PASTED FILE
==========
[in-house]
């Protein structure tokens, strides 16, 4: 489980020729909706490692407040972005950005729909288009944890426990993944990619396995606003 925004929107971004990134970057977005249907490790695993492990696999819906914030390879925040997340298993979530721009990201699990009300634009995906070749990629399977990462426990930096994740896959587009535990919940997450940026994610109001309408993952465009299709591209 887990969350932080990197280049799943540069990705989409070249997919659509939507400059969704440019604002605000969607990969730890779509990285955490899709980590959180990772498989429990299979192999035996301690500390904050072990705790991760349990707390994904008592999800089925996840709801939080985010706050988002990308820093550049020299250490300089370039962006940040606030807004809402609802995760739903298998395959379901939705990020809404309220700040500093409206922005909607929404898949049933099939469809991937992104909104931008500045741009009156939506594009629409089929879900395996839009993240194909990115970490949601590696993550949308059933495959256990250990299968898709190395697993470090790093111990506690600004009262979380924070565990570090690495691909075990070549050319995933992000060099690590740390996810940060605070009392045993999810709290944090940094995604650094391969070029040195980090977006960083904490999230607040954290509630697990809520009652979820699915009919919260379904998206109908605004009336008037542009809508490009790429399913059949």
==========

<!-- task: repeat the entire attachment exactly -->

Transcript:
[in-house]
């Protein structure tokens, strides 16, 4: 489980020729909706490692407040972005950005729909288009944890426990993944990619396995606003 925004929107971004990134970057977005249907490790695993492990696999819906914030390879925040997340298993979530721009990201699990009300634009995906070749990629399977990462426990930096994740896959587009535990919940997450940026994610109001309408993952465009299709591209 887990969350932080990197280049799943540069990705989409070249997919659509939507400059969704440019604002605000969607990969730890779509990285955490899709980590959180990772498989429990299979192999035996301690500390904050072990705790991760349990707390994904008592999800089925996840709801939080985010706050988002990308820093550049020299250490300089370039962006940040606030807004809402609802995760739903298998395959379901939705990020809404309220700040500093409206922005909607929404898949049933099939469809991937992104909104931008500045741009009156939506594009629409089929879900395996839009993240194909990115970490949601590696993550949308059933495959256990250990299968898709190395697993470090790093111990506690600004009262979380924070565990570090690495691909075990070549050319995933992000060099690590740390996810940060605070009392045993999810709290944090940094995604650094391969070029040195980090977006960083904490999230607040954290509630697990809520009652979820699915009919919260379904998206109908605004009336008037542009809508490009790429399913059949």